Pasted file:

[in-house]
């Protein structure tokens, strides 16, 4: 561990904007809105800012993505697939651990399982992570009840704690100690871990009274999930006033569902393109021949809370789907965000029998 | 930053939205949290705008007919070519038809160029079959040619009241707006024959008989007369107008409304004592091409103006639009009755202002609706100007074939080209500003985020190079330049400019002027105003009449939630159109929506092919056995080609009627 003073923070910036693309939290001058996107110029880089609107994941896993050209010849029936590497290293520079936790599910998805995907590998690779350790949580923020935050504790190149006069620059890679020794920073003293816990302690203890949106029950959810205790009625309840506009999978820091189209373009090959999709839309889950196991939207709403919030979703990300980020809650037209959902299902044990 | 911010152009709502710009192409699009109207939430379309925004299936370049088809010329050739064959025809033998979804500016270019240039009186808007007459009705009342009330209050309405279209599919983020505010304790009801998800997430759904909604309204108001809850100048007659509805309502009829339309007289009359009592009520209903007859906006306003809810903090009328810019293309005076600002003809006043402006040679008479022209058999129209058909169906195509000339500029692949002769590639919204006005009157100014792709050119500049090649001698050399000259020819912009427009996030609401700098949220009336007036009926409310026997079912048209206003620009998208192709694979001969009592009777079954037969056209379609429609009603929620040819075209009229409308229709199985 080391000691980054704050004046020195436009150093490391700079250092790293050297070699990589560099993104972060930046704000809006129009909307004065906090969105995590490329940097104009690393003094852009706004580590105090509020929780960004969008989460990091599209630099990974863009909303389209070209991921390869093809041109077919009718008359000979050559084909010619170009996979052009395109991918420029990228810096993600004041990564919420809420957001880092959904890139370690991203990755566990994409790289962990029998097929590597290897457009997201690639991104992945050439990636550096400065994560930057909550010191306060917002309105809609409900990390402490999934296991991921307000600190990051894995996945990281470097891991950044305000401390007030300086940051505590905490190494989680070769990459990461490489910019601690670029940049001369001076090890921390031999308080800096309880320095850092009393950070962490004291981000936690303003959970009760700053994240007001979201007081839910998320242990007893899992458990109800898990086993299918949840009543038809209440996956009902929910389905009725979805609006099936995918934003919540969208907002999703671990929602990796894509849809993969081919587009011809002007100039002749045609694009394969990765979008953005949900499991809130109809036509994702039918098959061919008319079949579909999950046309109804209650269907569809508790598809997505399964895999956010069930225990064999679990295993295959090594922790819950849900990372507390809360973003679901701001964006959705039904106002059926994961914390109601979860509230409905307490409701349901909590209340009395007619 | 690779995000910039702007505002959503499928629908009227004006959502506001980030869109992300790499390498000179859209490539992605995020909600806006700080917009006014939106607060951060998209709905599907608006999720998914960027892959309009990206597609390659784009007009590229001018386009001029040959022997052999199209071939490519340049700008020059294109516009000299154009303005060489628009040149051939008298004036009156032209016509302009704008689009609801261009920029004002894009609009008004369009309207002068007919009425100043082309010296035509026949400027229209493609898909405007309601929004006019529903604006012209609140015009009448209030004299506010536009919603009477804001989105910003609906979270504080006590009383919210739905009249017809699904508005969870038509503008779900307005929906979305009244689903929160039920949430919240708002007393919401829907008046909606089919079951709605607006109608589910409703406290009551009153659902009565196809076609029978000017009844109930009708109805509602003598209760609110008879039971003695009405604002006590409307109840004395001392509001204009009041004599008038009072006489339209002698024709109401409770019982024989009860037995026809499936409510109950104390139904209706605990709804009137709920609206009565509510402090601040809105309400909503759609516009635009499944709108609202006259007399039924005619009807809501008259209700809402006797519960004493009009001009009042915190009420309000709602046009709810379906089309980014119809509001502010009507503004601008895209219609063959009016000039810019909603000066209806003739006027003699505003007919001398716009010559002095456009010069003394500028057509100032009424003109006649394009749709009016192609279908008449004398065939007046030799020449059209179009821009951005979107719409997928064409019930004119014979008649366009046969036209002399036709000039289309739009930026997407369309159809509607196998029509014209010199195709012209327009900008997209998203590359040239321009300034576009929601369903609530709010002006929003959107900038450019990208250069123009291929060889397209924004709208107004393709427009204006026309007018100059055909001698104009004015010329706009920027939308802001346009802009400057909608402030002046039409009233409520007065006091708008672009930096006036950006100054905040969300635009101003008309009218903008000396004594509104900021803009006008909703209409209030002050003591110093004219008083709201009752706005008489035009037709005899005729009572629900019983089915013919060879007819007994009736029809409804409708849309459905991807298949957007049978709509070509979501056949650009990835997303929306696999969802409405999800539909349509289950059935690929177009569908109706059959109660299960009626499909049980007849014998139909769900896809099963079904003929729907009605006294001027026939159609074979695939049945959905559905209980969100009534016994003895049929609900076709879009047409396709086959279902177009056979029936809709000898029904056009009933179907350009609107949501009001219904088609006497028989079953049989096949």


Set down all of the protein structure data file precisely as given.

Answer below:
[in-house]
């Protein structure tokens, strides 16, 4: 561990904007809105800012993505697939651990399982992570009840704690100690871990009274999930006033569902393109021949809370789907965000029998 | 930053939205949290705008007919070519038809160029079959040619009241707006024959008989007369107008409304004592091409103006639009009755202002609706100007074939080209500003985020190079330049400019002027105003009449939630159109929506092919056995080609009627 003073923070910036693309939290001058996107110029880089609107994941896993050209010849029936590497290293520079936790599910998805995907590998690779350790949580923020935050504790190149006069620059890679020794920073003293816990302690203890949106029950959810205790009625309840506009999978820091189209373009090959999709839309889950196991939207709403919030979703990300980020809650037209959902299902044990 | 911010152009709502710009192409699009109207939430379309925004299936370049088809010329050739064959025809033998979804500016270019240039009186808007007459009705009342009330209050309405279209599919983020505010304790009801998800997430759904909604309204108001809850100048007659509805309502009829339309007289009359009592009520209903007859906006306003809810903090009328810019293309005076600002003809006043402006040679008479022209058999129209058909169906195509000339500029692949002769590639919204006005009157100014792709050119500049090649001698050399000259020819912009427009996030609401700098949220009336007036009926409310026997079912048209206003620009998208192709694979001969009592009777079954037969056209379609429609009603929620040819075209009229409308229709199985 080391000691980054704050004046020195436009150093490391700079250092790293050297070699990589560099993104972060930046704000809006129009909307004065906090969105995590490329940097104009690393003094852009706004580590105090509020929780960004969008989460990091599209630099990974863009909303389209070209991921390869093809041109077919009718008359000979050559084909010619170009996979052009395109991918420029990228810096993600004041990564919420809420957001880092959904890139370690991203990755566990994409790289962990029998097929590597290897457009997201690639991104992945050439990636550096400065994560930057909550010191306060917002309105809609409900990390402490999934296991991921307000600190990051894995996945990281470097891991950044305000401390007030300086940051505590905490190494989680070769990459990461490489910019601690670029940049001369001076090890921390031999308080800096309880320095850092009393950070962490004291981000936690303003959970009760700053994240007001979201007081839910998320242990007893899992458990109800898990086993299918949840009543038809209440996956009902929910389905009725979805609006099936995918934003919540969208907002999703671990929602990796894509849809993969081919587009011809002007100039002749045609694009394969990765979008953005949900499991809130109809036509994702039918098959061919008319079949579909999950046309109804209650269907569809508790598809997505399964895999956010069930225990064999679990295993295959090594922790819950849900990372507390809360973003679901701001964006959705039904106002059926994961914390109601979860509230409905307490409701349901909590209340009395007619 | 690779995000910039702007505002959503499928629908009227004006959502506001980030869109992300790499390498000179859209490539992605995020909600806006700080917009006014939106607060951060998209709905599907608006999720998914960027892959309009990206597609390659784009007009590229001018386009001029040959022997052999199209071939490519340049700008020059294109516009000299154009303005060489628009040149051939008298004036009156032209016509302009704008689009609801261009920029004002894009609009008004369009309207002068007919009425100043082309010296035509026949400027229209493609898909405007309601929004006019529903604006012209609140015009009448209030004299506010536009919603009477804001989105910003609906979270504080006590009383919210739905009249017809699904508005969870038509503008779900307005929906979305009244689903929160039920949430919240708002007393919401829907008046909606089919079951709605607006109608589910409703406290009551009153659902009565196809076609029978000017009844109930009708109805509602003598209760609110008879039971003695009405604002006590409307109840004395001392509001204009009041004599008038009072006489339209002698024709109401409770019982024989009860037995026809499936409510109950104390139904209706605990709804009137709920609206009565509510402090601040809105309400909503759609516009635009499944709108609202006259007399039924005619009807809501008259209700809402006797519960004493009009001009009042915190009420309000709602046009709810379906089309980014119809509001502010009507503004601008895209219609063959009016000039810019909603000066209806003739006027003699505003007919001398716009010559002095456009010069003394500028057509100032009424003109006649394009749709009016192609279908008449004398065939007046030799020449059209179009821009951005979107719409997928064409019930004119014979008649366009046969036209002399036709000039289309739009930026997407369309159809509607196998029509014209010199195709012209327009900008997209998203590359040239321009300034576009929601369903609530709010002006929003959107900038450019990208250069123009291929060889397209924004709208107004393709427009204006026309007018100059055909001698104009004015010329706009920027939308802001346009802009400057909608402030002046039409009233409520007065006091708008672009930096006036950006100054905040969300635009101003008309009218903008000396004594509104900021803009006008909703209409209030002050003591110093004219008083709201009752706005008489035009037709005899005729009572629900019983089915013919060879007819007994009736029809409804409708849309459905991807298949957007049978709509070509979501056949650009990835997303929306696999969802409405999800539909349509289950059935690929177009569908109706059959109660299960009626499909049980007849014998139909769900896809099963079904003929729907009605006294001027026939159609074979695939049945959905559905209980969100009534016994003895049929609900076709879009047409396709086959279902177009056979029936809709000898029904056009009933179907350009609107949501009001219904088609006497028989079953049989096949």